Alberta’s “Leap Day” budget leaves working people in a deepening hole

PV Alberta Bureau

The Alberta provincial budget released by the United Conservative Party (UCP) government on February 29 contains no relief for hard-pressed working people in Alberta, no rescue for the environment, and no change in policy of a party that has already given plenty of evidence that they view corporate profit and not human well-being as the aim of government.

Increases for education and healthcare just about match the population increase of the past year, so no adjustment is made for inflation. Effectively, the quantity and quality of services will continue to decline. This is consistent with the hostility to public services the UCP has already demonstrated very clearly.

The government is planning for an effective wage cut for the public service, not compensating for the increased inflation of the last few years. This can only worsen the staffing crisis they have already created in the healthcare system, demoralizing and driving away existing nurses, doctors and other medical workers, and making those professions less appealing to students, and Alberta a less appealing place to live and work for other health professionals from elsewhere.

The budget does nothing to alter the administrative tinkering the provincial government already has in the works, making it easier to privatize healthcare. Furthermore, the UCP is ideologically hostile to the relief that could come from federal government measures. This includes long overdue pharmacare, which Danielle Smith and Co. have shockingly already started to opt out of.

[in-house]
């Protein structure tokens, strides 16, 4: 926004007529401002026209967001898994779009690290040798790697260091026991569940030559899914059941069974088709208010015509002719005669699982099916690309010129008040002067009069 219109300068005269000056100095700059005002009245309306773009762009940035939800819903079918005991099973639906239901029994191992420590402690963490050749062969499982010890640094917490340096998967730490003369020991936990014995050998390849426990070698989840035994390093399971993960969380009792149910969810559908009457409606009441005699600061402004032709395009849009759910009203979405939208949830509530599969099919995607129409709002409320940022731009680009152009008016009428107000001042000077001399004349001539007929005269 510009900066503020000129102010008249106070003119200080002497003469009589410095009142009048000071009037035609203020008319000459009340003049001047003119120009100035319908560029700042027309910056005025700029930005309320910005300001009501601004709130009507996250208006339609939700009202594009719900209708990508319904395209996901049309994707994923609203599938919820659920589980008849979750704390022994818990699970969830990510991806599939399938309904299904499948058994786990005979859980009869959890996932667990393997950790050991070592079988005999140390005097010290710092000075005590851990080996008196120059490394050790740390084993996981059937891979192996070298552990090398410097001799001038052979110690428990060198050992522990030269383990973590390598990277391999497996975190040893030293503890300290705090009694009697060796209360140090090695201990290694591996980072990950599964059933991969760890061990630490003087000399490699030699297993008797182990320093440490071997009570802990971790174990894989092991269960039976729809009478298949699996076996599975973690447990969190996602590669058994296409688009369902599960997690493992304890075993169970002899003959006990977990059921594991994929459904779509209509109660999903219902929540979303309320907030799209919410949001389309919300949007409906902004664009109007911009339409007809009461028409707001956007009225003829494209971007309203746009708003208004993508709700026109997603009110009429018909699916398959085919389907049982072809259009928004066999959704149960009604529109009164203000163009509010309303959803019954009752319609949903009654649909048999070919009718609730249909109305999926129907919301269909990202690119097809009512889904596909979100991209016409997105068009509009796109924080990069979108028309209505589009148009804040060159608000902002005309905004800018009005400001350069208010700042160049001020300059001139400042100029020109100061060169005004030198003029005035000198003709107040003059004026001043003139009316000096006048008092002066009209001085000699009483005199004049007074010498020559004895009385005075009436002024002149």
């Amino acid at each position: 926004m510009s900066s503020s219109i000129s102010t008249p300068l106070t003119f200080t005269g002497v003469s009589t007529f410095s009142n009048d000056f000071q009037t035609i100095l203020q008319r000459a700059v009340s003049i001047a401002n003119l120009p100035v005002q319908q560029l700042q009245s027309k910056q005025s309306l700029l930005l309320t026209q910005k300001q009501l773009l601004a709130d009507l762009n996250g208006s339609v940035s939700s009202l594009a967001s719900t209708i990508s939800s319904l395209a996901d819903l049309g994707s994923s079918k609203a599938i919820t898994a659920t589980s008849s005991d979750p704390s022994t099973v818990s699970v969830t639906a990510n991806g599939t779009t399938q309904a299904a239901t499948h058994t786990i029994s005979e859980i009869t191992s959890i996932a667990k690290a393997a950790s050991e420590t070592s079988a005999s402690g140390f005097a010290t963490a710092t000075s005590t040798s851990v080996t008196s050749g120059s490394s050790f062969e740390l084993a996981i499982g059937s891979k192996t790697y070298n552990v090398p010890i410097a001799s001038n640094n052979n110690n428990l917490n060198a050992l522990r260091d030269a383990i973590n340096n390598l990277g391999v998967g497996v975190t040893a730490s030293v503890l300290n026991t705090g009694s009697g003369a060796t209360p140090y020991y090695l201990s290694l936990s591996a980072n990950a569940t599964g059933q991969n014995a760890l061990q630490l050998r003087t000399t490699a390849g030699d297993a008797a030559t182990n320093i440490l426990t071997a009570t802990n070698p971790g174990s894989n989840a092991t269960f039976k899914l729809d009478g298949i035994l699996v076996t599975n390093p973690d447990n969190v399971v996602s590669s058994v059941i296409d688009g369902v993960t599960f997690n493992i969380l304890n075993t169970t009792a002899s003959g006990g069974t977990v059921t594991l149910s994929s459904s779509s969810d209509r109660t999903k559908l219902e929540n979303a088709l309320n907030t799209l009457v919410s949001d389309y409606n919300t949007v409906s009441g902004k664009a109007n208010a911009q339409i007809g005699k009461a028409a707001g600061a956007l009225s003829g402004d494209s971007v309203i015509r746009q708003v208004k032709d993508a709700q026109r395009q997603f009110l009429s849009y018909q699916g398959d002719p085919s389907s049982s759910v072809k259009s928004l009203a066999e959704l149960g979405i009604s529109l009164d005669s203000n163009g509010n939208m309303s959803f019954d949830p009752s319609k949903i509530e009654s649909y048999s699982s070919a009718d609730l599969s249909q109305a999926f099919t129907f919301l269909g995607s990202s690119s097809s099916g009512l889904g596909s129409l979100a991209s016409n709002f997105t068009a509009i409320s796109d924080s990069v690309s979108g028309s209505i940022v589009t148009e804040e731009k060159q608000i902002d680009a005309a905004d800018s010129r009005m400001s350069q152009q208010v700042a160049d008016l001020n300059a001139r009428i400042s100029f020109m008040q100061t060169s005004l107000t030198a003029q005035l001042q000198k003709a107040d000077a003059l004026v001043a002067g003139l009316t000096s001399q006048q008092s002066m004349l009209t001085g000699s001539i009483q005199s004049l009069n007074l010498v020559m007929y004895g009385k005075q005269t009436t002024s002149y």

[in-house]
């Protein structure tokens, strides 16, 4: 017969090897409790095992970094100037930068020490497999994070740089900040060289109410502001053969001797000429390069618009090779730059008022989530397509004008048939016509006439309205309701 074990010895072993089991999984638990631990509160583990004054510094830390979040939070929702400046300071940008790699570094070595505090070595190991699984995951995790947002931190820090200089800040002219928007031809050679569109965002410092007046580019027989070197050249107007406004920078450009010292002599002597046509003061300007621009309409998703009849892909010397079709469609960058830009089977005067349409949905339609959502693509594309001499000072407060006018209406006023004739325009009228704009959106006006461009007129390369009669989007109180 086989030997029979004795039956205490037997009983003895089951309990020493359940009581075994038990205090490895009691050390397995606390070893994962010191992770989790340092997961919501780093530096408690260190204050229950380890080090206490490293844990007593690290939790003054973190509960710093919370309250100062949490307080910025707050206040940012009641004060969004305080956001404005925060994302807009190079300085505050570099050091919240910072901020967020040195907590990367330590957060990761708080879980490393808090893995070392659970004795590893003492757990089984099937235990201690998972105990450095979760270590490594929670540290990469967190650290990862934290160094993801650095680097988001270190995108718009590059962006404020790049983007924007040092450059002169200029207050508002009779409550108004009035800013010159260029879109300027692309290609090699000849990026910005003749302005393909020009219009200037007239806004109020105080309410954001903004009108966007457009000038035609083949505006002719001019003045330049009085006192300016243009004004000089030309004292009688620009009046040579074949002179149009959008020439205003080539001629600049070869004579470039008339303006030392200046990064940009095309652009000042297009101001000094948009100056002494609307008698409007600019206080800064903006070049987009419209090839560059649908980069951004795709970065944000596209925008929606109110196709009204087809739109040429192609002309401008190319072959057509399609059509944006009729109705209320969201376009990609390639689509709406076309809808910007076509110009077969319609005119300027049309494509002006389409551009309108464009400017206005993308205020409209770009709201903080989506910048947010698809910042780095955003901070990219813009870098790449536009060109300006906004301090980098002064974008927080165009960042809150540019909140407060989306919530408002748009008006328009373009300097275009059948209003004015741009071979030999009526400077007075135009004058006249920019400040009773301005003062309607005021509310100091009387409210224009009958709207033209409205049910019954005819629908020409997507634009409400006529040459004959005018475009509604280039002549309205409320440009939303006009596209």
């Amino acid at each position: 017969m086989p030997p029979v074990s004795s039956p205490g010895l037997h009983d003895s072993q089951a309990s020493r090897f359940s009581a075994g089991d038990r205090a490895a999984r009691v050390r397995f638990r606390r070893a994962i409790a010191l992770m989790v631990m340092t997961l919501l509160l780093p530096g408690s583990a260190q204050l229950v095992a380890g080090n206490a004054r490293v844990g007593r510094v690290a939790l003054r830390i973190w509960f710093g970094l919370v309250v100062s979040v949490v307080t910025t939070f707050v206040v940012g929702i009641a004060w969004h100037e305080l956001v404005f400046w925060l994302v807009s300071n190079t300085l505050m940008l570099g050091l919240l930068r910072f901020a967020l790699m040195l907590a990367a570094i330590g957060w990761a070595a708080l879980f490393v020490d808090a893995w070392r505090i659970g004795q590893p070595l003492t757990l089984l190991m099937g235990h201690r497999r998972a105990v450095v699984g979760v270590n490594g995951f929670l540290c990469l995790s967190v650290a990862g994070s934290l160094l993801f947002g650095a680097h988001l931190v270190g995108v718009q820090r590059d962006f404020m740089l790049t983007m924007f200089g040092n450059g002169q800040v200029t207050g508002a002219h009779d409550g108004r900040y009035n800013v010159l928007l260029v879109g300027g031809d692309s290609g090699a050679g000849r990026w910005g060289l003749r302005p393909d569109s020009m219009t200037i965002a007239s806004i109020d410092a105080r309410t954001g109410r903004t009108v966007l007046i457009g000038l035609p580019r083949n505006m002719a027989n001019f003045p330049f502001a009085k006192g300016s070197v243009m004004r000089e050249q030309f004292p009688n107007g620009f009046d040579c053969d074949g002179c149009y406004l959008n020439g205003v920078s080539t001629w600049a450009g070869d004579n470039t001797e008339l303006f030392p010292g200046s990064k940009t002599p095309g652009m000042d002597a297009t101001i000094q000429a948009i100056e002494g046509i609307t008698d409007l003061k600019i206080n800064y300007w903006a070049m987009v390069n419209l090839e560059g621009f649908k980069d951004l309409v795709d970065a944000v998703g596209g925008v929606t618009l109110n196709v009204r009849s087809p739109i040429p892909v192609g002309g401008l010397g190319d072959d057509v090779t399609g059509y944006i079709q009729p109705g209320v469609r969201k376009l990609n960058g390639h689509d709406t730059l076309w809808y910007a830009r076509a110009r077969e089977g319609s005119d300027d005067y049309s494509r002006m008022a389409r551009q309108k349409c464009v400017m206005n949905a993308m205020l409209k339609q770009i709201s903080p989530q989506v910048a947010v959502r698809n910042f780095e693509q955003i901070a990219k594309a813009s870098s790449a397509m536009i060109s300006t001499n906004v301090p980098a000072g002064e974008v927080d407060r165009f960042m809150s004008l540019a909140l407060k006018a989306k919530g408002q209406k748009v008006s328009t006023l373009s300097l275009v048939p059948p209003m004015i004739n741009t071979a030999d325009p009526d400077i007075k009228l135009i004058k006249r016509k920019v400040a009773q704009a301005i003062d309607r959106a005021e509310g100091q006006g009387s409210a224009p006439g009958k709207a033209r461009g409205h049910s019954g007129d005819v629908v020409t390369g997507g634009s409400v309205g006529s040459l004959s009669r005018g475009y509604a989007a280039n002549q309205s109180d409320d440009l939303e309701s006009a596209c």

Communist Party – Alberta leader Naomi Rankin told PV that “Alberta’s UCP government is not just indifferent but is deliberately increasing impoverishment and insecurity – working people need to band together in their unions, communities and democratic organizations to resist and reverse these policies.”

Alberta Federation of Labour (AFL) President Gil McGowan said the budget leaves workers behind. “Alberta’s workers have kept this province running through the economic downturn of the 2010’s and the pandemic of the 2020’s. Through it all, their wages have fallen well behind inflation. Investment in workers that lags behind the high 13 percent Consumer Price Index rates of the last three years is a cut. The Premier cannot spin her way out of this fact.”

Rankin says the Communist Party is campaigning for policies that can unite and propel the kind of mass movement needed to confront and challenge the UCP and its corporate backers. “Working people can organize around radical but achievable demands like full employment, transition to a diverse green economy, fully funded healthcare and education, and protection of equality and human rights. And to fund these necessary changes, we need to push for reasonable taxes on corporate profits.”

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